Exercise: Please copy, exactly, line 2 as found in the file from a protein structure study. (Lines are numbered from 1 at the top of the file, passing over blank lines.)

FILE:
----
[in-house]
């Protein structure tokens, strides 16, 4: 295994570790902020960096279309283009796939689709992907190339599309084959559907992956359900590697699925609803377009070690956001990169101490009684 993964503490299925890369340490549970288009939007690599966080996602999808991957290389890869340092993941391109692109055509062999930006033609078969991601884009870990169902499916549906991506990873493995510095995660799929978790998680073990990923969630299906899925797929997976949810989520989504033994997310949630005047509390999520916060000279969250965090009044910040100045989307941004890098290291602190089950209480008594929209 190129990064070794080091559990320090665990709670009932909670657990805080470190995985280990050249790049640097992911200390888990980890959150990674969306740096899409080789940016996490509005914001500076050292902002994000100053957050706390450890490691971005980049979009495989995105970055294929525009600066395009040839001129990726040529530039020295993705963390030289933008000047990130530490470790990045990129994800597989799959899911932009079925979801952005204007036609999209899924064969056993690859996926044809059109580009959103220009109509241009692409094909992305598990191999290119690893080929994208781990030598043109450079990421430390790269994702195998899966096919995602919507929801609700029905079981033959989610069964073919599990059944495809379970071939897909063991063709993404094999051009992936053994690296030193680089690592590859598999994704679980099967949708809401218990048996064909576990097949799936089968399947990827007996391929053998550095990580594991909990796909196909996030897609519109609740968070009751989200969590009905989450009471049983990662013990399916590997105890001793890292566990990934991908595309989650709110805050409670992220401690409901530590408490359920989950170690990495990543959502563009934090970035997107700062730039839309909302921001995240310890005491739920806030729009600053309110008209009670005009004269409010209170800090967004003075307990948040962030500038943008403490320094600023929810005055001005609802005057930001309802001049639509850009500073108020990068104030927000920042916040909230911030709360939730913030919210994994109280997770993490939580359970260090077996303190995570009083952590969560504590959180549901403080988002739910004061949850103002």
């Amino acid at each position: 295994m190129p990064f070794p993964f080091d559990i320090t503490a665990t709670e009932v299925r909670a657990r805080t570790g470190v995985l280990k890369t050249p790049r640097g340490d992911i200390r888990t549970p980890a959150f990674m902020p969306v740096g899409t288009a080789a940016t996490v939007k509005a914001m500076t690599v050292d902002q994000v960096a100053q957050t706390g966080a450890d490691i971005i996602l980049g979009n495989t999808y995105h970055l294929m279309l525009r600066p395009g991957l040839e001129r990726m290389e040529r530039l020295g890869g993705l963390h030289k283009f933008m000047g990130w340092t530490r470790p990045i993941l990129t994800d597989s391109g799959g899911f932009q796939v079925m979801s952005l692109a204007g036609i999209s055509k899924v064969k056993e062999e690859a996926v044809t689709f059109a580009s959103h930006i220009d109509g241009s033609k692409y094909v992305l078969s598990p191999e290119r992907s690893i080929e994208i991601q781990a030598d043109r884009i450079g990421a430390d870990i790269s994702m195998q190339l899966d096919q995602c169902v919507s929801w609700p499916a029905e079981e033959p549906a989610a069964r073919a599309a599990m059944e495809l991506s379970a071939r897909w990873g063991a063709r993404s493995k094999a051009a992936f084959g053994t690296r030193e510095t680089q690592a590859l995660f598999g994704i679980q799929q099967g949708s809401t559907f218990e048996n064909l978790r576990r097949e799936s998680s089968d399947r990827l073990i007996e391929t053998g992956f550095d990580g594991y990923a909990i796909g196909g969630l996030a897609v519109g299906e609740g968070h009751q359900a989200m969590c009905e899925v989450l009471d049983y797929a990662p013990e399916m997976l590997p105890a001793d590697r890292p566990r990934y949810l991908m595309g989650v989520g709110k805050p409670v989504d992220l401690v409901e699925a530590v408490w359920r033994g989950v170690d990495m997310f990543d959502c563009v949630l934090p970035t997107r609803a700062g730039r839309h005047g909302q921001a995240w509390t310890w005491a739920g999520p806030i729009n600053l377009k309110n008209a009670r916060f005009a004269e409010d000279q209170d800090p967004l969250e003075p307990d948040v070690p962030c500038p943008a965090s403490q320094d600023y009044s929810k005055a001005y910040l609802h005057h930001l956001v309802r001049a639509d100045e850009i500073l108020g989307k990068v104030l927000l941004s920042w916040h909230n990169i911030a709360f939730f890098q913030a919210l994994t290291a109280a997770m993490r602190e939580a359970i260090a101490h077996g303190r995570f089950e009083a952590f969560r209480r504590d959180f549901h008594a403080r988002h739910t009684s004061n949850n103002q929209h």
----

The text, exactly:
């Protein structure tokens, strides 16, 4: 295994570790902020960096279309283009796939689709992907190339599309084959559907992956359900590697699925609803377009070690956001990169101490009684 993964503490299925890369340490549970288009939007690599966080996602999808991957290389890869340092993941391109692109055509062999930006033609078969991601884009870990169902499916549906991506990873493995510095995660799929978790998680073990990923969630299906899925797929997976949810989520989504033994997310949630005047509390999520916060000279969250965090009044910040100045989307941004890098290291602190089950209480008594929209 190129990064070794080091559990320090665990709670009932909670657990805080470190995985280990050249790049640097992911200390888990980890959150990674969306740096899409080789940016996490509005914001500076050292902002994000100053957050706390450890490691971005980049979009495989995105970055294929525009600066395009040839001129990726040529530039020295993705963390030289933008000047990130530490470790990045990129994800597989799959899911932009079925979801952005204007036609999209899924064969056993690859996926044809059109580009959103220009109509241009692409094909992305598990191999290119690893080929994208781990030598043109450079990421430390790269994702195998899966096919995602919507929801609700029905079981033959989610069964073919599990059944495809379970071939897909063991063709993404094999051009992936053994690296030193680089690592590859598999994704679980099967949708809401218990048996064909576990097949799936089968399947990827007996391929053998550095990580594991909990796909196909996030897609519109609740968070009751989200969590009905989450009471049983990662013990399916590997105890001793890292566990990934991908595309989650709110805050409670992220401690409901530590408490359920989950170690990495990543959502563009934090970035997107700062730039839309909302921001995240310890005491739920806030729009600053309110008209009670005009004269409010209170800090967004003075307990948040962030500038943008403490320094600023929810005055001005609802005057930001309802001049639509850009500073108020990068104030927000920042916040909230911030709360939730913030919210994994109280997770993490939580359970260090077996303190995570009083952590969560504590959180549901403080988002739910004061949850103002």